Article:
In this preferred embodiment, switch 10 is adapted to operate as a two-position switch. Thus, when contactor element 80 is urged downwardly by actuator 40, it will preferably engage first electrical contact 100 before it engages second electrical contact 110. This may be accomplished in any suitable manner such as supporting first electrical contact on a protuberance (not shown) on first surface 62 of base 60 so it is raised above second electrical contact 110, canting contactor element 80 so that edge 88 is mounted somewhat higher than edge 87, and aligning second electrical contact 110 under the line of maximum convexity defined by curvilinear portion 89.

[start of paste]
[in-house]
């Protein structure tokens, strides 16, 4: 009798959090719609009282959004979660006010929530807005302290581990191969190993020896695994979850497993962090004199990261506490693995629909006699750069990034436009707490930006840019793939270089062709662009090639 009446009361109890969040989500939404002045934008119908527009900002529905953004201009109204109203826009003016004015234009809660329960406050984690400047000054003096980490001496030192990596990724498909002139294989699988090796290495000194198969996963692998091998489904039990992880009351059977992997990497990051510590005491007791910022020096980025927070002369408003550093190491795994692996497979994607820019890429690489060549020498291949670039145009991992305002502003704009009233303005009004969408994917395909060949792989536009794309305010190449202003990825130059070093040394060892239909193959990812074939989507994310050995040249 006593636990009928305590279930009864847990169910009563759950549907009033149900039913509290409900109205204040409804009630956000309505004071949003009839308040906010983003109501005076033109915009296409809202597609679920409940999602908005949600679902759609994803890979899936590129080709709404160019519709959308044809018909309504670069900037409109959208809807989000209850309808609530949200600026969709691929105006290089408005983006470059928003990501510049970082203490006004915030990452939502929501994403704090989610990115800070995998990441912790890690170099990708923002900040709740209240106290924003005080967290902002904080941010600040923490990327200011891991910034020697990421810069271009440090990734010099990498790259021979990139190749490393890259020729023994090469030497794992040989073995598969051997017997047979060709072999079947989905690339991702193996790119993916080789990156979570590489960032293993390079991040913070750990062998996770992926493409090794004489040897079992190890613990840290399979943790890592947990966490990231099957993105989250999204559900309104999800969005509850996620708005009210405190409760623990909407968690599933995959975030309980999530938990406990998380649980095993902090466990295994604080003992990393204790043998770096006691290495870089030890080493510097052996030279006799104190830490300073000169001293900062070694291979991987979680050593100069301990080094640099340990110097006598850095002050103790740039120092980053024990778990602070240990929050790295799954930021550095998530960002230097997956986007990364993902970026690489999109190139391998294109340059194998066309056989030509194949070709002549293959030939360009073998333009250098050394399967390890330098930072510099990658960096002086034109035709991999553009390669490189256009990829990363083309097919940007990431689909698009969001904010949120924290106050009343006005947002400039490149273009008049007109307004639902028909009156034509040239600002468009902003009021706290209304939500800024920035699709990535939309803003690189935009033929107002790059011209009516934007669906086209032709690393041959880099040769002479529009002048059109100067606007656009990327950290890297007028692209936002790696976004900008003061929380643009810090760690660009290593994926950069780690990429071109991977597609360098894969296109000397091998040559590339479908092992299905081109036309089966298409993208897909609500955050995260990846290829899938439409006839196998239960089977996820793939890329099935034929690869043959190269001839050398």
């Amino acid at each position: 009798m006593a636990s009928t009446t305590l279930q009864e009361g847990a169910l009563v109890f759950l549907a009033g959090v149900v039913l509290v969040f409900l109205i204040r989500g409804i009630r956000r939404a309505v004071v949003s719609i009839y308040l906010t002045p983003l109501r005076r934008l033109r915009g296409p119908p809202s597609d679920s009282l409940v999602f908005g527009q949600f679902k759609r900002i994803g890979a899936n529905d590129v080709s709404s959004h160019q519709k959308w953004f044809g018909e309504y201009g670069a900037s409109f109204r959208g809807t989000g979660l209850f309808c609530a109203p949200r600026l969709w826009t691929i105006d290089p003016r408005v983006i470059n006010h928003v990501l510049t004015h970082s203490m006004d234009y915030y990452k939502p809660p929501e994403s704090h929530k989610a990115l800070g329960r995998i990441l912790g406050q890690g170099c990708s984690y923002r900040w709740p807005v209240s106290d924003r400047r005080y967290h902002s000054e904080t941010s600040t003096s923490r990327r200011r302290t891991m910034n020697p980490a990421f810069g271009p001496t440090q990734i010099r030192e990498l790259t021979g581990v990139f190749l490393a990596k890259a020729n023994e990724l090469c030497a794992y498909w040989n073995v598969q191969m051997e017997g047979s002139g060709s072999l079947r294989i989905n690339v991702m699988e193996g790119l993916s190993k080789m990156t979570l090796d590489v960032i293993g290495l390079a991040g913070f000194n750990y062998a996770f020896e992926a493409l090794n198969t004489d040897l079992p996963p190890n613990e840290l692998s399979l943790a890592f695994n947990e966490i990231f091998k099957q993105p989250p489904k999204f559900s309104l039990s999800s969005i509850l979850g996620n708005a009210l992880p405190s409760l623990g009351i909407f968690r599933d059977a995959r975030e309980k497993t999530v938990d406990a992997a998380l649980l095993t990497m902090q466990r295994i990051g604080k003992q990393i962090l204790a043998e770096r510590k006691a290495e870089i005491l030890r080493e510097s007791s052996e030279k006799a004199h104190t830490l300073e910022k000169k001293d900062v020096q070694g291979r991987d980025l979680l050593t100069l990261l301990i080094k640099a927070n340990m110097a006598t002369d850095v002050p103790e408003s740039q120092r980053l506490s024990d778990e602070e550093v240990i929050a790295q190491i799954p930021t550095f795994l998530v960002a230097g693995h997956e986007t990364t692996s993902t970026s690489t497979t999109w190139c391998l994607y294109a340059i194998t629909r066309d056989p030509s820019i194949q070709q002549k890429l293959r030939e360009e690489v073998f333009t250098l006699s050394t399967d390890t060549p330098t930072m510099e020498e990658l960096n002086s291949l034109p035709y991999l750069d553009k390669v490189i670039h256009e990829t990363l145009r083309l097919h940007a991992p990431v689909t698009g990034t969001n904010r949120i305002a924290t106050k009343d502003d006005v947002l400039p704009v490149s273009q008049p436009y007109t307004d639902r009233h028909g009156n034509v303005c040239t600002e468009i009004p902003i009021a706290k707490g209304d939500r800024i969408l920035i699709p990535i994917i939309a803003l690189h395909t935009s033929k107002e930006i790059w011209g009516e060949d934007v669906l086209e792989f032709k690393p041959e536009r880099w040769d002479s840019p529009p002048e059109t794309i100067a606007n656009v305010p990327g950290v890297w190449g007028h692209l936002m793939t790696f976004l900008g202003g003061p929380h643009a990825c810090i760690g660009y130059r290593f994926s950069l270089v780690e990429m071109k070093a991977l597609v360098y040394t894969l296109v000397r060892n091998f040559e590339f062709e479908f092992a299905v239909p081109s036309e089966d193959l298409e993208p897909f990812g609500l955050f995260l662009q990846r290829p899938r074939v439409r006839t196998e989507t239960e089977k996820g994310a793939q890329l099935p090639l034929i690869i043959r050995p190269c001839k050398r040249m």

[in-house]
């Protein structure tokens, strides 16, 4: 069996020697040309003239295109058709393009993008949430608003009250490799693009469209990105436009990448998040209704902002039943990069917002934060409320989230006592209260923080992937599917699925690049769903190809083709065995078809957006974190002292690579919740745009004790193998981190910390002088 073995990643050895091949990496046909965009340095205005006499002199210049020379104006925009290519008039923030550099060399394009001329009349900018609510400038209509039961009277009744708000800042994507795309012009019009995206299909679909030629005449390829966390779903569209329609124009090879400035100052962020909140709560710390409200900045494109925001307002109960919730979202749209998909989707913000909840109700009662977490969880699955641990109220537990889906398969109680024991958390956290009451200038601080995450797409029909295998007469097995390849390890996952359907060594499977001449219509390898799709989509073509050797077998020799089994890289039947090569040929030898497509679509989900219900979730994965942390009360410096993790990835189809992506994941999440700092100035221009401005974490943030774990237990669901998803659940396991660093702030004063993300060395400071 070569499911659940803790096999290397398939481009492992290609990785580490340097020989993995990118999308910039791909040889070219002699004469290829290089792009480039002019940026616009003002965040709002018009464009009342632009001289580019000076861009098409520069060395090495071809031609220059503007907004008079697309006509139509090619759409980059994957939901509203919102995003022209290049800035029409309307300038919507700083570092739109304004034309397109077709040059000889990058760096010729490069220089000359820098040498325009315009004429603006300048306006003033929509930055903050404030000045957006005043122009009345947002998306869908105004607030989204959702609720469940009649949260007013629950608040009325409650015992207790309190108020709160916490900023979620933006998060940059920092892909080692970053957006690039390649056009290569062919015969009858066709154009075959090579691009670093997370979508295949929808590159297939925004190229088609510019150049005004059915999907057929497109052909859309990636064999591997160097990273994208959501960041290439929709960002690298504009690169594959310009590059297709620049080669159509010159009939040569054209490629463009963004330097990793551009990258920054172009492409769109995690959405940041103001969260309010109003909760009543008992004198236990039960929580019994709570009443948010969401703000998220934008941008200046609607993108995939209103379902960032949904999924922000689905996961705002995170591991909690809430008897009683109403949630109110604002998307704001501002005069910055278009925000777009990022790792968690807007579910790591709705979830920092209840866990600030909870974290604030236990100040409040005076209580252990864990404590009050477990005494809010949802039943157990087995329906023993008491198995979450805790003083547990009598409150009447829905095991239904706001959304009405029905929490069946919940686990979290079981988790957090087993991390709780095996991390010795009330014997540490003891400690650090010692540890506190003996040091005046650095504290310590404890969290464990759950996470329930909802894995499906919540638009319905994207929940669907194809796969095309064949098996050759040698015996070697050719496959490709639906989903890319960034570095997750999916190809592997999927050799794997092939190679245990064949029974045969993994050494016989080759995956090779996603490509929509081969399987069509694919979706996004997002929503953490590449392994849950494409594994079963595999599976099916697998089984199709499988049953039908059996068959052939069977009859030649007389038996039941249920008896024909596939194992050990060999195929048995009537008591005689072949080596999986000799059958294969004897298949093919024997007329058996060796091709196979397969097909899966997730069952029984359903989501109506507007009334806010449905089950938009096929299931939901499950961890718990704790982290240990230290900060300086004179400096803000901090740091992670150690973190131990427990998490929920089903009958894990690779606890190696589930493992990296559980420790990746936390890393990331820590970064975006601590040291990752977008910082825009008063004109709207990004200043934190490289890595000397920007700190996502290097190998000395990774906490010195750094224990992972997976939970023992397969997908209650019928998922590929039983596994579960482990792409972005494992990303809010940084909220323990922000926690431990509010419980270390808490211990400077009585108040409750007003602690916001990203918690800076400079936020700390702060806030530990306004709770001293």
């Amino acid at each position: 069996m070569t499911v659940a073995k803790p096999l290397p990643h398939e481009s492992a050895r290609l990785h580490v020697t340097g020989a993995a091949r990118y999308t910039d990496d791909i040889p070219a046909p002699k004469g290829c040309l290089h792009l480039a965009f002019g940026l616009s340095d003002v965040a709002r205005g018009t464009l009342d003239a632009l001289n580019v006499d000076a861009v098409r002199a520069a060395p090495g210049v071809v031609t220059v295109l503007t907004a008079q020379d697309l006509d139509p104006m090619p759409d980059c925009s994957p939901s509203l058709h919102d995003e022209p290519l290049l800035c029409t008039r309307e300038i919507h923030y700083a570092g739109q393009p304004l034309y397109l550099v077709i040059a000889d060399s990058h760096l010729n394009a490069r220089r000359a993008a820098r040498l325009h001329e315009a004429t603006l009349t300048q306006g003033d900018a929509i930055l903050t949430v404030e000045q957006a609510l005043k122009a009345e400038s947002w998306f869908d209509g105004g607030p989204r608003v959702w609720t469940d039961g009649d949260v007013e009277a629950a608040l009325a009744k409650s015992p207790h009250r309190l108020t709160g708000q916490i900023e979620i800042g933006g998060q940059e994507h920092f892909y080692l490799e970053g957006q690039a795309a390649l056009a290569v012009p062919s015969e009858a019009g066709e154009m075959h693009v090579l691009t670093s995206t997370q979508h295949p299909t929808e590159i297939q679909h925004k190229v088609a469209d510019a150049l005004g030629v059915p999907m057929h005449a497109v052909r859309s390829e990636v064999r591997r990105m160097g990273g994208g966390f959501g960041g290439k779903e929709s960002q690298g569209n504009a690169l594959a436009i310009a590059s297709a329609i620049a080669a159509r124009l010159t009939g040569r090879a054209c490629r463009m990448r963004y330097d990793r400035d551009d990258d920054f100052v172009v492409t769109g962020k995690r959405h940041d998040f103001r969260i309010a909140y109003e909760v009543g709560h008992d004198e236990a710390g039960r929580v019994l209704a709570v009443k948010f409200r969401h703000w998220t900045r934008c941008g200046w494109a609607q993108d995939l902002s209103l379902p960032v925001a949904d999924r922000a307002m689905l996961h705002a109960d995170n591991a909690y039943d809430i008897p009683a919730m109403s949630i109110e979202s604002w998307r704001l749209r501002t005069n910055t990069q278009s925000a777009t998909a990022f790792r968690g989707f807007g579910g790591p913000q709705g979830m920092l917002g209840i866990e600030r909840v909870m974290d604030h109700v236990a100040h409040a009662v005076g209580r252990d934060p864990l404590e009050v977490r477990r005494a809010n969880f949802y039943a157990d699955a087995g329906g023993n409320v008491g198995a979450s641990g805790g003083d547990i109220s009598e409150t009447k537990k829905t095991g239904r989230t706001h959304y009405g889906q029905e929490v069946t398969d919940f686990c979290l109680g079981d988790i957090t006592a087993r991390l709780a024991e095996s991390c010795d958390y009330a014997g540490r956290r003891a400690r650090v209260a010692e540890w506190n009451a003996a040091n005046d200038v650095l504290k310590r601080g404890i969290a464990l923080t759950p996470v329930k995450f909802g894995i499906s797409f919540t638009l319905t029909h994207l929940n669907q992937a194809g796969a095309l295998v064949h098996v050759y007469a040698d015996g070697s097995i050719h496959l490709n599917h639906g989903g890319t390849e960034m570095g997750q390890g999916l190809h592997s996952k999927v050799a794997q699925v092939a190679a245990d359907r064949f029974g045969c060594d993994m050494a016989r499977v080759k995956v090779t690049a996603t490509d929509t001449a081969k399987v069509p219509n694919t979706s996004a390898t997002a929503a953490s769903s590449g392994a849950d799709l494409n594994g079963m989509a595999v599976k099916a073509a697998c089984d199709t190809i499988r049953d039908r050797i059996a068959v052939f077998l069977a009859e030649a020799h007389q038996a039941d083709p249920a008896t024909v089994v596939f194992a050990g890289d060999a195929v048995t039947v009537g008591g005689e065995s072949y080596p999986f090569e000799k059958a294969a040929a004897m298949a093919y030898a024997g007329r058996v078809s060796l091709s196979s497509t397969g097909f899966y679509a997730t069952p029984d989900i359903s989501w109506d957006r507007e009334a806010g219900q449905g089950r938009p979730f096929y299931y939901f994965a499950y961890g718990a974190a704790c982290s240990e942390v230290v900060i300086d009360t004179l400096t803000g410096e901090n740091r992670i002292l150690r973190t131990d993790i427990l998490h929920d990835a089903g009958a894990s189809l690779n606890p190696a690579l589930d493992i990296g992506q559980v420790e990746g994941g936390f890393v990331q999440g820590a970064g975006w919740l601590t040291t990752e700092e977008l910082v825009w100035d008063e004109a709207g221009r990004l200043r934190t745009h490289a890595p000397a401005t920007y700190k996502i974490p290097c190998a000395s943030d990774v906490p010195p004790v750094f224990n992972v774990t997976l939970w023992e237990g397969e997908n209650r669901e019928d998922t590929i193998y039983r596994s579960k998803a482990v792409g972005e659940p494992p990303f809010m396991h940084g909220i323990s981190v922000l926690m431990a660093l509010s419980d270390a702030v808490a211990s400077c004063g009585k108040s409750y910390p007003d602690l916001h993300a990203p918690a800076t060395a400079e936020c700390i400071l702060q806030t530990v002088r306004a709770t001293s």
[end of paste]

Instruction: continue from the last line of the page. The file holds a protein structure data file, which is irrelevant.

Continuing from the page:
In a preferred embodiment, switch 10 is adapted to be used in cameras of the type having electrically operated shutters, though the invention claimed herein is not so limited. In such an environment, electrical contact 100 may be adapted to engage, via intermediate acute angled portion 108, an electrical element on a printed circuit board which is connected to a battery supply (not shown). Thus, when bend 86 of contactor element 80 engages first electrical contact 100, the camera shutter is placed in a standby powerized mode. When contactor element 80 subsequently engages second electrical contact 110, electrical means (not shown) operate the camera shutter. Removing some pressure on actuator 40 permits contactor element 80 to move out of engagement with second electrical contact 110, while remaining in the standby powerized mode wherein bend 86 of contactor element 80 is still in engagement with first electrical contact 100. Subsequently, additional pressure may be applied to actuator 40 to again bring contactor element 80 into engagement with second electrical contact 110. It will therefore be appreciated that this two-position feature of switch 10 allows "rapid fire" shutter action because, as long as bend 86 of contactor element 80 remains in engagement with first electrical contact 100, the shutter stays in the standby powerized mode.